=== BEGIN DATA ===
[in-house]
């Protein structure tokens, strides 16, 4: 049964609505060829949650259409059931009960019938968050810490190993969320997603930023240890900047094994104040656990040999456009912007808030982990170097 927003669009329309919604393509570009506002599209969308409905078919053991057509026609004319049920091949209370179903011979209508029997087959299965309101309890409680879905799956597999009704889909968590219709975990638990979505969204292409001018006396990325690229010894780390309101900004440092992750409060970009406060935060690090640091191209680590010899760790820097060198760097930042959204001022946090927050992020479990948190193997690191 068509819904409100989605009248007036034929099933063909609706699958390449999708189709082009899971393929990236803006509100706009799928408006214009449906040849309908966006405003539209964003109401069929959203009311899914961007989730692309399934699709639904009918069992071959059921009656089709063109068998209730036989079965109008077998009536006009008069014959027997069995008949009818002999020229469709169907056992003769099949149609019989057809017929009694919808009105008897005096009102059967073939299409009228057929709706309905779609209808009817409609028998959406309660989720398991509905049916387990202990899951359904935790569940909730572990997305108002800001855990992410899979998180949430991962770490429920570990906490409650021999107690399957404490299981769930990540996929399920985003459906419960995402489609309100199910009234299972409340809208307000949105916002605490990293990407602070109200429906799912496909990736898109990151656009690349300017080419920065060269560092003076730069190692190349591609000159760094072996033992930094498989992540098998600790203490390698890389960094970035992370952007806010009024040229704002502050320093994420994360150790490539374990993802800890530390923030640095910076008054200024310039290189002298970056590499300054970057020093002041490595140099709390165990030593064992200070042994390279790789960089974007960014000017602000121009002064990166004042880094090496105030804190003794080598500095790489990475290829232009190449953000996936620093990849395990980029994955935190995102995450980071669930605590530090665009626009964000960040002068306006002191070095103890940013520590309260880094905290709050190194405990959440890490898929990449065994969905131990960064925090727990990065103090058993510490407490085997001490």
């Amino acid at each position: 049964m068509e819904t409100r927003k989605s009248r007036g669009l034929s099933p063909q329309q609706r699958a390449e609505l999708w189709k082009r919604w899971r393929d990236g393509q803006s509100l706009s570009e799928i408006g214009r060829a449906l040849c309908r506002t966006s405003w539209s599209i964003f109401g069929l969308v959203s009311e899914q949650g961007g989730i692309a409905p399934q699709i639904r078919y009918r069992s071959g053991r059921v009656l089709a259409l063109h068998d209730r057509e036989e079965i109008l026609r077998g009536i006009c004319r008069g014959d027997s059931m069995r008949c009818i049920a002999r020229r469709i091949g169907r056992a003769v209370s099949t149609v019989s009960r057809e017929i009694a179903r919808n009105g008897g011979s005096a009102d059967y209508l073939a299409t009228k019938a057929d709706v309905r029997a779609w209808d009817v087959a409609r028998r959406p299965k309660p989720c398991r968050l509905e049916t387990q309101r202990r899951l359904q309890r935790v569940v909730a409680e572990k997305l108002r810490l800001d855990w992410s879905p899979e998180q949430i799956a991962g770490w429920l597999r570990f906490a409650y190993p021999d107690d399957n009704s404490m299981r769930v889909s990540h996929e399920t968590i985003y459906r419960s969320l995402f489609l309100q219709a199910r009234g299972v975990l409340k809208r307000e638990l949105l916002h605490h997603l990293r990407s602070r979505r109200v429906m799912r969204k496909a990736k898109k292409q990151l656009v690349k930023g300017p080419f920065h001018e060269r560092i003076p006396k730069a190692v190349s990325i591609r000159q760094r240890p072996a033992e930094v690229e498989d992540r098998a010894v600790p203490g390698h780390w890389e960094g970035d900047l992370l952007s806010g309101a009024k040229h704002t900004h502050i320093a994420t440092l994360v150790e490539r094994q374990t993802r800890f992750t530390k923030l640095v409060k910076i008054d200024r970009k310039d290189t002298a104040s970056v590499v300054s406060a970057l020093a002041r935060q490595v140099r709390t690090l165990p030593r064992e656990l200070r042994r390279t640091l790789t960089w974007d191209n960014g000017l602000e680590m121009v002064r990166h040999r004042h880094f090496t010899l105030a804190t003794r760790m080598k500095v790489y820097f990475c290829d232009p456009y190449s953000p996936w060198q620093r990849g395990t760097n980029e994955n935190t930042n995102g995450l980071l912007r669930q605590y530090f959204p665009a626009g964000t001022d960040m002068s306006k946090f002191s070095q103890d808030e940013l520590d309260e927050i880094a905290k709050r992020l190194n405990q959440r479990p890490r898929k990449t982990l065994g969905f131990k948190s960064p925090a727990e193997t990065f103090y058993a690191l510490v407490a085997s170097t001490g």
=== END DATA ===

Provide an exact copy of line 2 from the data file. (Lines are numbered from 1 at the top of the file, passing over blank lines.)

């Protein structure tokens, strides 16, 4: 049964609505060829949650259409059931009960019938968050810490190993969320997603930023240890900047094994104040656990040999456009912007808030982990170097 927003669009329309919604393509570009506002599209969308409905078919053991057509026609004319049920091949209370179903011979209508029997087959299965309101309890409680879905799956597999009704889909968590219709975990638990979505969204292409001018006396990325690229010894780390309101900004440092992750409060970009406060935060690090640091191209680590010899760790820097060198760097930042959204001022946090927050992020479990948190193997690191 068509819904409100989605009248007036034929099933063909609706699958390449999708189709082009899971393929990236803006509100706009799928408006214009449906040849309908966006405003539209964003109401069929959203009311899914961007989730692309399934699709639904009918069992071959059921009656089709063109068998209730036989079965109008077998009536006009008069014959027997069995008949009818002999020229469709169907056992003769099949149609019989057809017929009694919808009105008897005096009102059967073939299409009228057929709706309905779609209808009817409609028998959406309660989720398991509905049916387990202990899951359904935790569940909730572990997305108002800001855990992410899979998180949430991962770490429920570990906490409650021999107690399957404490299981769930990540996929399920985003459906419960995402489609309100199910009234299972409340809208307000949105916002605490990293990407602070109200429906799912496909990736898109990151656009690349300017080419920065060269560092003076730069190692190349591609000159760094072996033992930094498989992540098998600790203490390698890389960094970035992370952007806010009024040229704002502050320093994420994360150790490539374990993802800890530390923030640095910076008054200024310039290189002298970056590499300054970057020093002041490595140099709390165990030593064992200070042994390279790789960089974007960014000017602000121009002064990166004042880094090496105030804190003794080598500095790489990475290829232009190449953000996936620093990849395990980029994955935190995102995450980071669930605590530090665009626009964000960040002068306006002191070095103890940013520590309260880094905290709050190194405990959440890490898929990449065994969905131990960064925090727990990065103090058993510490407490085997001490």